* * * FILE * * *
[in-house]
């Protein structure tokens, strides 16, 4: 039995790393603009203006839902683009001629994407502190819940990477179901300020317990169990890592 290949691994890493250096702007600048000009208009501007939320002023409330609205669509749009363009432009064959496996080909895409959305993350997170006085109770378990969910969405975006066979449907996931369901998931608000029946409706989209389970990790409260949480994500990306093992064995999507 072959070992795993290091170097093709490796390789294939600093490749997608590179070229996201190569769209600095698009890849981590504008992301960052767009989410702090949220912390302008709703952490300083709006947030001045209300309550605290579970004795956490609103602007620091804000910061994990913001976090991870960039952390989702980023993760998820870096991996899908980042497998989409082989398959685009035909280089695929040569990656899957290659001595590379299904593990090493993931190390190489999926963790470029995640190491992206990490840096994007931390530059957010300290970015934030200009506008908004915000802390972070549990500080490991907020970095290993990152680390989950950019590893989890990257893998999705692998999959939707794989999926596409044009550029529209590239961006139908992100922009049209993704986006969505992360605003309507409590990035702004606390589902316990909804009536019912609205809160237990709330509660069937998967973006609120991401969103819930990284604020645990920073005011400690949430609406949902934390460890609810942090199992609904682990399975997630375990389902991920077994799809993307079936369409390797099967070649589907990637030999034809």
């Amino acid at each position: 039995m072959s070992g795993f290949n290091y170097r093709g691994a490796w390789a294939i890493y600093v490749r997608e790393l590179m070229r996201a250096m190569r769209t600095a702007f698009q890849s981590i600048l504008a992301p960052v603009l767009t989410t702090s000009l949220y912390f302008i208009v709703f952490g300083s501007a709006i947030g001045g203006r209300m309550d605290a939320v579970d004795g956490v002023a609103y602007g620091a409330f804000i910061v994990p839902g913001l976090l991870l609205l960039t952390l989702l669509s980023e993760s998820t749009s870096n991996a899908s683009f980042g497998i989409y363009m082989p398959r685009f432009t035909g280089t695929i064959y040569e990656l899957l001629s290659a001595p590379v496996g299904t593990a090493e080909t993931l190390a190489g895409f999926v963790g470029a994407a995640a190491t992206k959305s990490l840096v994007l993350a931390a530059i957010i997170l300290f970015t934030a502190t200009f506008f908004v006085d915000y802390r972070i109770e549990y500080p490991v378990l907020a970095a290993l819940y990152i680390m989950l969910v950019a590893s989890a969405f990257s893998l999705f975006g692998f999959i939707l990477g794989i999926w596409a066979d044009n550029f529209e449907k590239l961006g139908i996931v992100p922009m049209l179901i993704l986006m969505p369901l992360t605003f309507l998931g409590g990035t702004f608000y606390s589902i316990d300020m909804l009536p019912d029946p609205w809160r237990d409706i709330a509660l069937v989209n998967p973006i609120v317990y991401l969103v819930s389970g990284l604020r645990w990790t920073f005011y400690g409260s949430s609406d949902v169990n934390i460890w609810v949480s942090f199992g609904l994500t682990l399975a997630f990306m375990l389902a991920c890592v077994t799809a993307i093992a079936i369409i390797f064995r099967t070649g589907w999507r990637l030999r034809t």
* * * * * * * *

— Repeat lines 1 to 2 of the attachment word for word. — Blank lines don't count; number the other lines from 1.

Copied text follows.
[in-house]
């Protein structure tokens, strides 16, 4: 039995790393603009203006839902683009001629994407502190819940990477179901300020317990169990890592 290949691994890493250096702007600048000009208009501007939320002023409330609205669509749009363009432009064959496996080909895409959305993350997170006085109770378990969910969405975006066979449907996931369901998931608000029946409706989209389970990790409260949480994500990306093992064995999507 072959070992795993290091170097093709490796390789294939600093490749997608590179070229996201190569769209600095698009890849981590504008992301960052767009989410702090949220912390302008709703952490300083709006947030001045209300309550605290579970004795956490609103602007620091804000910061994990913001976090991870960039952390989702980023993760998820870096991996899908980042497998989409082989398959685009035909280089695929040569990656899957290659001595590379299904593990090493993931190390190489999926963790470029995640190491992206990490840096994007931390530059957010300290970015934030200009506008908004915000802390972070549990500080490991907020970095290993990152680390989950950019590893989890990257893998999705692998999959939707794989999926596409044009550029529209590239961006139908992100922009049209993704986006969505992360605003309507409590990035702004606390589902316990909804009536019912609205809160237990709330509660069937998967973006609120991401969103819930990284604020645990920073005011400690949430609406949902934390460890609810942090199992609904682990399975997630375990389902991920077994799809993307079936369409390797099967070649589907990637030999034809």